#MyLastingImpression Martin Eaton
Thursday, 31 May 2018
What would go through your mind if you were faced with a blood cancer diagnosis?
Would you face your diagnosis with fear… or hope?
Martin Eaton, 56, lives in Coleraine with his wife Siobhán. While he is originally from Derbyshire, England, Martin relocated to Coleraine 29 years ago when he was offered a role as a geography lecturer at Ulster University. It was there he met Siobhán. In 1996 they got married, and soon after had a son, Ronan.
Ten years ago, Martin was fit, healthy, and an active footballer. Not only did he play multiple times a week, but he also was a coach on the university’s team. He had never had any health scares and enjoyed a happy, content family life. It wasn’t until he developed a blood clot in his right leg that he sensed something might not be right. A growing lump in his neck fueled his suspicions.
After weeks of tests and uncertainty, Martin was referred to the Antrim Hospital in February 2009. It was there that the family’s worst fears were realised – Martin had blood cancer. He was diagnosed with Mantle Cell Lymphoma on Siobhán’s birthday.
Martin’s treatment began immediately, and in October 2009 he underwent an autologous stem cell transplant. By the summer of 2010, he was able to return to work relieved in the fact that his experience had been relatively straight-forward. But, by the beginning of 2013, Martin had started to feel unwell again. His cancer had returned.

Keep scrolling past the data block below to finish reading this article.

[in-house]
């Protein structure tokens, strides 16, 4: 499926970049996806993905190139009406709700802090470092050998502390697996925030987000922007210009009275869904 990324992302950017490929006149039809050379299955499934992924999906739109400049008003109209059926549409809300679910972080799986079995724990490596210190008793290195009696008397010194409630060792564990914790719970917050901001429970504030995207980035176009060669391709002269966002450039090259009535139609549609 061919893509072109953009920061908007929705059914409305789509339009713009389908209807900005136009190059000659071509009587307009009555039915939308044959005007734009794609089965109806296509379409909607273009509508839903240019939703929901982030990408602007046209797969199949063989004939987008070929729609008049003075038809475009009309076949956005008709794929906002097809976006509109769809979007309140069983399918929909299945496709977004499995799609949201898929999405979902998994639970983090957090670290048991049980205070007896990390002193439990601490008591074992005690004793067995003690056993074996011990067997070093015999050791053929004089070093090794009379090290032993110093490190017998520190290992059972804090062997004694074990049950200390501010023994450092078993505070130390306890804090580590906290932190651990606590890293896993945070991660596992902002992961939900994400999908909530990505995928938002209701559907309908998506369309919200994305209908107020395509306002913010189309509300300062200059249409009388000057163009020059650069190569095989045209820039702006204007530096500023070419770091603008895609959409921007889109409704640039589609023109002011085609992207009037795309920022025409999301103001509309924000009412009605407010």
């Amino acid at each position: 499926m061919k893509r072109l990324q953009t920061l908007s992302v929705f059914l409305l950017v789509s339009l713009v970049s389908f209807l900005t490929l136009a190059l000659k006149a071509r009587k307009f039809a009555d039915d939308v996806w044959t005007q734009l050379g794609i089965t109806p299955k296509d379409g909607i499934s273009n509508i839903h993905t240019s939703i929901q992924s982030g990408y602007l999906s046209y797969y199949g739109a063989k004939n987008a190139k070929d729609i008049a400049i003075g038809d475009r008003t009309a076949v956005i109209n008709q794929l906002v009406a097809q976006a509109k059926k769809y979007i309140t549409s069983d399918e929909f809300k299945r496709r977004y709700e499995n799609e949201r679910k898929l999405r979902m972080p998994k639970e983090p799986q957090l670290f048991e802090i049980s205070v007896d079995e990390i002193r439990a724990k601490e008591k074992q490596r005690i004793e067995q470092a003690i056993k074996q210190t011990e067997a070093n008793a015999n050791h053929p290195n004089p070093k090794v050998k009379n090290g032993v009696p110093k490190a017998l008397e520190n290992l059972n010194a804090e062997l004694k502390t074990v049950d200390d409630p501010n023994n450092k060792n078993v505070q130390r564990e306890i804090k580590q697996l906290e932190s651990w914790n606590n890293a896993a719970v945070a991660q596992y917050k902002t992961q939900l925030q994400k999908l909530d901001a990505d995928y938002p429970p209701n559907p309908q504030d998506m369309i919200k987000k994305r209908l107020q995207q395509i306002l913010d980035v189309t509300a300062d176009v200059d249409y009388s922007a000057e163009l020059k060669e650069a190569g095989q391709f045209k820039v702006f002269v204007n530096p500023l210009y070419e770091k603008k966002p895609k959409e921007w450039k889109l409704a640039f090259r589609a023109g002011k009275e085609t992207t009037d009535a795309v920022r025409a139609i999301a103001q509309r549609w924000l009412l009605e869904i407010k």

A second diagnosis took a hard toll on the family. Martin’s teenage son Ronan was at a pivotal point in his education and Martin worried he wouldn’t be able to see him attend, let alone graduate, from university. He resumed chemotherapy and underwent another allogeneic transplant, this time with stem cells donated by his sister who was a perfect match.
Then, in 2015, he was admitted to hospital on six different occasions as his body struggled to fight off infections. Around this time he opted to take an early retirement, he just couldn’t keep up with the physical demands of his lecturing role. It was a traumatic period, but over time Martin gradually began to improve, thanks to the teams at both Antrim and Belfast City Hospitals.
Now, three years later, Martin’s health is remarkably better. He enjoys spending his time on the glorious North Coast, gardening, walking his dogs and supporting his favourite football team from the comfort of his home. In one month’s time, his son will graduate from the Ulster University with a degree in Optometry. Martin will be there to watch.
For the 99 people diagnosed with blood cancer every month in Northern Ireland, they know the fear that comes with this news – will my family cope without me? Who will take care of my pets if I’m not here? Will I live to see my son graduate from university?
But there is hope.
Thanks to scientists based here in Belfast, funded by Leukaemia & Lymphoma NI, three out of four people in Northern Ireland diagnosed with blood cancer survive.
But for that one in four there’s still work to be done.
Please share our message far and wide. With your help, we can fund research to help find a cure for blood cancer.